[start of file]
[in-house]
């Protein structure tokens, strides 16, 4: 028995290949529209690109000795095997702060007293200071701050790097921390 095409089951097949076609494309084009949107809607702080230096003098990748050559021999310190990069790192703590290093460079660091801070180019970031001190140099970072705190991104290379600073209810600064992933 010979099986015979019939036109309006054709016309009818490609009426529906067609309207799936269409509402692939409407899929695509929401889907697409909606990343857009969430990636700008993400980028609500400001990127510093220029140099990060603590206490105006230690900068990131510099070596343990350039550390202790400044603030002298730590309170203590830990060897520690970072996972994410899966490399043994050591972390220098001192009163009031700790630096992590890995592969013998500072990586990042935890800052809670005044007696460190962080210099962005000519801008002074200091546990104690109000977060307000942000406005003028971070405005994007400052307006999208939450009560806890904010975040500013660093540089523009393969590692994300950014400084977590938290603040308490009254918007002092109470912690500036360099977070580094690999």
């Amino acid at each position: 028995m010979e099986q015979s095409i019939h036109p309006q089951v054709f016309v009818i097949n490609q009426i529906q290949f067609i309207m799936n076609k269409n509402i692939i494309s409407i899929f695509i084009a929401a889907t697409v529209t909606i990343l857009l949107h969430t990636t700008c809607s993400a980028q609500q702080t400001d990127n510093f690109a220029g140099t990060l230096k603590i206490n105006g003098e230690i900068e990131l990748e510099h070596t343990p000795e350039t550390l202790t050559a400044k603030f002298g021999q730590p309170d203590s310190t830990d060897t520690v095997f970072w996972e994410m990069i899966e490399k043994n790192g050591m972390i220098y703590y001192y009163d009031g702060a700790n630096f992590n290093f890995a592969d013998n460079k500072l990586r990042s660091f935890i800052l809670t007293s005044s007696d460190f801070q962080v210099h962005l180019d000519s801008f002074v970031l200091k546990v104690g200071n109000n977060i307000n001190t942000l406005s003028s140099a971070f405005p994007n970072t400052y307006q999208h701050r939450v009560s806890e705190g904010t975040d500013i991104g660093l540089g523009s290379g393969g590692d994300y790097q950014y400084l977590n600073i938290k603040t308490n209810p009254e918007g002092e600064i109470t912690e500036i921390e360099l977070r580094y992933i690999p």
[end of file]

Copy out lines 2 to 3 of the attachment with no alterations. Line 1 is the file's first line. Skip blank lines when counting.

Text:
């Protein structure tokens, strides 16, 4: 028995290949529209690109000795095997702060007293200071701050790097921390 095409089951097949076609494309084009949107809607702080230096003098990748050559021999310190990069790192703590290093460079660091801070180019970031001190140099970072705190991104290379600073209810600064992933 010979099986015979019939036109309006054709016309009818490609009426529906067609309207799936269409509402692939409407899929695509929401889907697409909606990343857009969430990636700008993400980028609500400001990127510093220029140099990060603590206490105006230690900068990131510099070596343990350039550390202790400044603030002298730590309170203590830990060897520690970072996972994410899966490399043994050591972390220098001192009163009031700790630096992590890995592969013998500072990586990042935890800052809670005044007696460190962080210099962005000519801008002074200091546990104690109000977060307000942000406005003028971070405005994007400052307006999208939450009560806890904010975040500013660093540089523009393969590692994300950014400084977590938290603040308490009254918007002092109470912690500036360099977070580094690999």
């Amino acid at each position: 028995m010979e099986q015979s095409i019939h036109p309006q089951v054709f016309v009818i097949n490609q009426i529906q290949f067609i309207m799936n076609k269409n509402i692939i494309s409407i899929f695509i084009a929401a889907t697409v529209t909606i990343l857009l949107h969430t990636t700008c809607s993400a980028q609500q702080t400001d990127n510093f690109a220029g140099t990060l230096k603590i206490n105006g003098e230690i900068e990131l990748e510099h070596t343990p000795e350039t550390l202790t050559a400044k603030f002298g021999q730590p309170d203590s310190t830990d060897t520690v095997f970072w996972e994410m990069i899966e490399k043994n790192g050591m972390i220098y703590y001192y009163d009031g702060a700790n630096f992590n290093f890995a592969d013998n460079k500072l990586r990042s660091f935890i800052l809670t007293s005044s007696d460190f801070q962080v210099h962005l180019d000519s801008f002074v970031l200091k546990v104690g200071n109000n977060i307000n001190t942000l406005s003028s140099a971070f405005p994007n970072t400052y307006q999208h701050r939450v009560s806890e705190g904010t975040d500013i991104g660093l540089g523009s290379g393969g590692d994300y790097q950014y400084l977590n600073i938290k603040t308490n209810p009254e918007g002092e600064i109470t912690e500036i921390e360099l977070r580094y992933i690999p």